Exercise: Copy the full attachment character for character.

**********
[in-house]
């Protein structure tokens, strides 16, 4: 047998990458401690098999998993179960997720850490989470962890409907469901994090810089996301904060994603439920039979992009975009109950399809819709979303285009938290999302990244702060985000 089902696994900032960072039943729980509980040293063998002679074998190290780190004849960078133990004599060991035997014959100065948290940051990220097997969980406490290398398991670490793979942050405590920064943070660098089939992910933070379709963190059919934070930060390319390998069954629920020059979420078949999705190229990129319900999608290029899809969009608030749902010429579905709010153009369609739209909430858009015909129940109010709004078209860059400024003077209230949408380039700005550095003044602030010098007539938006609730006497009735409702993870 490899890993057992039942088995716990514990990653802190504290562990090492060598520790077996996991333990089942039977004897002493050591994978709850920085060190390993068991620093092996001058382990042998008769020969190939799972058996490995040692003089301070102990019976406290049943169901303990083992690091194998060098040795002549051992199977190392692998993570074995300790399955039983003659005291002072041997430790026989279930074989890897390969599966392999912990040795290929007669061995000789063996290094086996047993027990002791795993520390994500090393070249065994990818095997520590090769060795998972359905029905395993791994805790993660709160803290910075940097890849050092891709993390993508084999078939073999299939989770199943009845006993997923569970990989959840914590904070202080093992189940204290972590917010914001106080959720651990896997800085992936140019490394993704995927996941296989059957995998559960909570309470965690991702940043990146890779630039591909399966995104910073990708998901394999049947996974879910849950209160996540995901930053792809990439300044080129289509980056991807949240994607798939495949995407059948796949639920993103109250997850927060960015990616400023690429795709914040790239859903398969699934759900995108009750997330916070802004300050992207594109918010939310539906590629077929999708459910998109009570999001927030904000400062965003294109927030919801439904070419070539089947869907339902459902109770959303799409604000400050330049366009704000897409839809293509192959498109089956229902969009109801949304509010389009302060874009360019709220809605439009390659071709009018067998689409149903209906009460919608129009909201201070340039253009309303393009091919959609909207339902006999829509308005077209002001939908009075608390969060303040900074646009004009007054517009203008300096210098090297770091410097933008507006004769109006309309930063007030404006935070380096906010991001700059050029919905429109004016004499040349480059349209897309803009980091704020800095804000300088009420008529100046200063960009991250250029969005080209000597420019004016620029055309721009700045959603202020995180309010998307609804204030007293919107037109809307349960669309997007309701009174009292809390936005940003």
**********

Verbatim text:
[in-house]
């Protein structure tokens, strides 16, 4: 047998990458401690098999998993179960997720850490989470962890409907469901994090810089996301904060994603439920039979992009975009109950399809819709979303285009938290999302990244702060985000 089902696994900032960072039943729980509980040293063998002679074998190290780190004849960078133990004599060991035997014959100065948290940051990220097997969980406490290398398991670490793979942050405590920064943070660098089939992910933070379709963190059919934070930060390319390998069954629920020059979420078949999705190229990129319900999608290029899809969009608030749902010429579905709010153009369609739209909430858009015909129940109010709004078209860059400024003077209230949408380039700005550095003044602030010098007539938006609730006497009735409702993870 490899890993057992039942088995716990514990990653802190504290562990090492060598520790077996996991333990089942039977004897002493050591994978709850920085060190390993068991620093092996001058382990042998008769020969190939799972058996490995040692003089301070102990019976406290049943169901303990083992690091194998060098040795002549051992199977190392692998993570074995300790399955039983003659005291002072041997430790026989279930074989890897390969599966392999912990040795290929007669061995000789063996290094086996047993027990002791795993520390994500090393070249065994990818095997520590090769060795998972359905029905395993791994805790993660709160803290910075940097890849050092891709993390993508084999078939073999299939989770199943009845006993997923569970990989959840914590904070202080093992189940204290972590917010914001106080959720651990896997800085992936140019490394993704995927996941296989059957995998559960909570309470965690991702940043990146890779630039591909399966995104910073990708998901394999049947996974879910849950209160996540995901930053792809990439300044080129289509980056991807949240994607798939495949995407059948796949639920993103109250997850927060960015990616400023690429795709914040790239859903398969699934759900995108009750997330916070802004300050992207594109918010939310539906590629077929999708459910998109009570999001927030904000400062965003294109927030919801439904070419070539089947869907339902459902109770959303799409604000400050330049366009704000897409839809293509192959498109089956229902969009109801949304509010389009302060874009360019709220809605439009390659071709009018067998689409149903209906009460919608129009909201201070340039253009309303393009091919959609909207339902006999829509308005077209002001939908009075608390969060303040900074646009004009007054517009203008300096210098090297770091410097933008507006004769109006309309930063007030404006935070380096906010991001700059050029919905429109004016004499040349480059349209897309803009980091704020800095804000300088009420008529100046200063960009991250250029969005080209000597420019004016620029055309721009700045959603202020995180309010998307609804204030007293919107037109809307349960669309997007309701009174009292809390936005940003």